“I will do no harm.”
It’s a famous line from the Hippocratic Oath, which, until recently, every medical student pledged upon graduation.
But in the past few years, medical students have started rewriting their Physician Oath. Medical schools might have their own version, or the graduating class may get together and pen their own.
It’s important to know that there are still echoes of Hippocrates in these new promises, including not bringing harm or injustice to any patient.
Yet harm does come to patients. Medical errors are, unfortunately, part of the practice. Though the number of deaths varies based on the reporting source… In fact, it’s a hotly debated topic. We lean toward studies like a recent one in The Lancet that found about 114,000 deaths per year had medical errors as a direct cause or contributing cause.
In addition, 21% of Americans reported that they experienced a medical error. That’s from a survey out of the Institute for Healthcare Improvement/National Patient Safety Foundation Lucian Leape Institute. And according to the U.S. Department of Health and Human Services, one in seven Medicare patients in hospitals experience a medical error.
The statistic that really makes me pause: One in 10 doctors surveyed for Mayo Clinic Proceedings admitted they’d made a medical error within the prior three months. And those were only the ones brave enough to admit it.
I have tremendous respect for physicians. I remember the physical and emotional strain from pulling long shifts at the hospital. But we need to focus on patient safety.
You need to be your own health care advocate. Educate yourself, ask questions, and take notes. It could save your life.
One of the top causes for medical errors comes from communication. It’s typically doctors and patients not understanding one another. But there are a few things you can do to improve communication. It starts with a checklist.
Longtime readers know I love medical checklists. They save lives every day.
In 2001, a doctor at Johns Hopkins Hospital here in Baltimore proved it. He studied the often deadly infections that occurred in patients who needed an intravenous line (“IV”). The infection rate was 11%.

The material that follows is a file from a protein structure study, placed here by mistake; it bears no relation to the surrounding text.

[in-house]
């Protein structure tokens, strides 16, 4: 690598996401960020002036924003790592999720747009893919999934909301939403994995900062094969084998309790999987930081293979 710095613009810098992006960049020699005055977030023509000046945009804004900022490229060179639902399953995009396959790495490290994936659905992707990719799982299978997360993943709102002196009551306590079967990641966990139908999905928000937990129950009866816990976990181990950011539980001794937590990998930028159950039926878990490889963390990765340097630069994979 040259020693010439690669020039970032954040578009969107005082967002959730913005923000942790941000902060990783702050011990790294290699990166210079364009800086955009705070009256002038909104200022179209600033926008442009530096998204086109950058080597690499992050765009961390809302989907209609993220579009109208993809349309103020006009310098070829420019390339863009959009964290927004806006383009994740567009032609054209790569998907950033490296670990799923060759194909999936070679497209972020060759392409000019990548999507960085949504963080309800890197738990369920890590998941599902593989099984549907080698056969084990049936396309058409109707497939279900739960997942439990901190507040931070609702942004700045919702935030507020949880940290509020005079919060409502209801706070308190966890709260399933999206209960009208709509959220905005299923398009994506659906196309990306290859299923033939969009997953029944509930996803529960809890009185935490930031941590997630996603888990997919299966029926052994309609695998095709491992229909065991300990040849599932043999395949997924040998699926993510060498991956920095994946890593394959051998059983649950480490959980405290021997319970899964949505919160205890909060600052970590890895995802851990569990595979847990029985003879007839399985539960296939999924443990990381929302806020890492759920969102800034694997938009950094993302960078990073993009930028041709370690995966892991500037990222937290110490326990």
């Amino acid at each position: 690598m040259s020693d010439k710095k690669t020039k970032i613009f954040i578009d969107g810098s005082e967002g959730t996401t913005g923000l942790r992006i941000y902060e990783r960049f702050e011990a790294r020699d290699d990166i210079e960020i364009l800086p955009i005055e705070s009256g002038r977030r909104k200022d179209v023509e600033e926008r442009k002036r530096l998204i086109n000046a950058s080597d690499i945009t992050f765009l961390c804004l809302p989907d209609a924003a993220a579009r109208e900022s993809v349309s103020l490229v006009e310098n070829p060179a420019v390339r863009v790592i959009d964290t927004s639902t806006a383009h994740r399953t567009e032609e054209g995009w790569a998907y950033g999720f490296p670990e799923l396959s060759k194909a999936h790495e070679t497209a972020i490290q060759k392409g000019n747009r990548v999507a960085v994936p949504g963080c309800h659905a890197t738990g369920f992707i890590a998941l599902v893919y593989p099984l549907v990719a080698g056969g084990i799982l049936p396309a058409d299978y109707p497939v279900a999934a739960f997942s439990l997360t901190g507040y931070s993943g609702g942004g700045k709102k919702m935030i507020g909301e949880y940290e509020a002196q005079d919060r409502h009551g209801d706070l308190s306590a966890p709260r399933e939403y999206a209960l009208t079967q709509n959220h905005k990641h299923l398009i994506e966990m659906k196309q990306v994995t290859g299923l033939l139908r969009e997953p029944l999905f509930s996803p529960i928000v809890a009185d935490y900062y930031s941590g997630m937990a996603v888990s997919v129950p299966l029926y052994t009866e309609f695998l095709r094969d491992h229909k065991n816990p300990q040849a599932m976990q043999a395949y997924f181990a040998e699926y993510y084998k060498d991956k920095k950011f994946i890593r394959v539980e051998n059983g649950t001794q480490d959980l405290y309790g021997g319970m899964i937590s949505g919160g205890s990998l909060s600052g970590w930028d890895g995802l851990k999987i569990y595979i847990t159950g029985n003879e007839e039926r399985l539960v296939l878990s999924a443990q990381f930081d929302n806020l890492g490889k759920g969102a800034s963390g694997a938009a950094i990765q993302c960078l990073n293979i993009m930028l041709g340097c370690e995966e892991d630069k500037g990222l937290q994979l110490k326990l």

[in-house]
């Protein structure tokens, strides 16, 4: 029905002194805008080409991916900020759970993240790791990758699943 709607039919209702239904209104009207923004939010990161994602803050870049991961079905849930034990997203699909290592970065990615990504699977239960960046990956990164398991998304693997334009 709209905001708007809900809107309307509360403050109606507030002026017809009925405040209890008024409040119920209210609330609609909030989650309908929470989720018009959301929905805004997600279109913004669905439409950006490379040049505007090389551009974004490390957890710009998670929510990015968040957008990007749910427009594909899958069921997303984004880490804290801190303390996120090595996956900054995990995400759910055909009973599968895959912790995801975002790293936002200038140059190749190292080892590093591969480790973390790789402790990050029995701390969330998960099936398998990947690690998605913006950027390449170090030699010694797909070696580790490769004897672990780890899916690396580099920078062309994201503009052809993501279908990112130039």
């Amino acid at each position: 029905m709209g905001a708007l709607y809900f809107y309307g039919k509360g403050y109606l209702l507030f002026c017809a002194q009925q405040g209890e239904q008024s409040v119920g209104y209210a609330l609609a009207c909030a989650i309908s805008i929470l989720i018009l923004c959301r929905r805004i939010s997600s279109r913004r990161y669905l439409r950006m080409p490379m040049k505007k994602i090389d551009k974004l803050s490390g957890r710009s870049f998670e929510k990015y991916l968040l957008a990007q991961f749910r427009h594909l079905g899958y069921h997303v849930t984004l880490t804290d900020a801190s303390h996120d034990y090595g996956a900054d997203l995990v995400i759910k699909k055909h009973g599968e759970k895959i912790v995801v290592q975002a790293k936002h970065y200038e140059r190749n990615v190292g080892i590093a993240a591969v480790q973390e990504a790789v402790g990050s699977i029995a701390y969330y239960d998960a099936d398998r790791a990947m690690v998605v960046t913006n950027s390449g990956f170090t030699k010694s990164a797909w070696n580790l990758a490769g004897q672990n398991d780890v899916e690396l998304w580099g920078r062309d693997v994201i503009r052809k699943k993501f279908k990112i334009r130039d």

Dr. Pronovost created a simple checklist of the procedures doctors are supposed to do, including washing hands, using clean gloves and gowns, and so on. After he convinced the hospital to mandate use of the checklist for a year, the rates of infection went from 11% to zero.
Many hospitals now use the Pronovost checklist. It has cut infection rates everywhere.
That’s why I want you to make your own checklist for your next doctor’s appointment, hospital stay, or any other medical care.
Your Medical Checklist – Part 1
1. Take a list of any symptoms or complaints you have. If it’s a recurring issue (like extreme heartburn), keep a log of when it happens and any other factors that might help (like what you ate that day, any activity you did, and how you slept).
2. If your doctor requests blood work, imaging scans, or any other test, ask why. Make sure you understand what they’re for and what they will tell your doctor.
I would also ask about false-positive rates. Some tests have high false positives, which lead to unnecessary treatment. A good resource I use is the U.S. Preventive Services Task Force (“USPSTF”). Ask if the test requested has a good rating from the USPSTF. An A or B grade means the test provides benefit as proven by solid evidence.
3. Ask when and how you’ll get the results. Never assume that not hearing anything means you’re in the clear. Always check in with the office staff that your phone number is correct. And if you don’t get a call in the timeframe you expected, don’t be shy about calling the office and following up.
4. If you receive a diagnosis, make sure to ask what it is and get it written down for you. Ask if there’s confirmation from tests and if so, which ones. This is especially true for cancer – you want to make sure your cancer diagnosis has a confirmation from a biopsy. You can read more on this in my book, The Living Cure. We’re working on a new edition, which should release soon.
5. Provide a list of medications. You’ll want to include every medication you take, why you’re taking it, the prescribing doctor, and the dosage. You’ll also want to include all vitamins and supplements to make sure there are no interactions. Keep a journal like this:
On your list, include any allergies you have. Make sure each of your doctors has a copy. Give a copy to your spouse or anyone who will go with you to appointments.
If you get a new prescription, make sure you understand how to take it. Ask questions like – do I take with food? Anything I should avoid? Remember, grapefruit juice interacts with some medications, so you might need to skip your glass at breakfast.
This list is just the beginning of taking charge of your own health care. I have more tips for your checklist should you need to go to the hospital… And I’ll share these with you next week.
What We’re Reading…
- Some staggering stats on medical errors (with source links).
- Something different: A look at the new medical oaths.
Here’s to our health, wealth, and a great retirement,
Dr. David Eifrig and the Health & Wealth Bulletin Research Team
April 2, 2020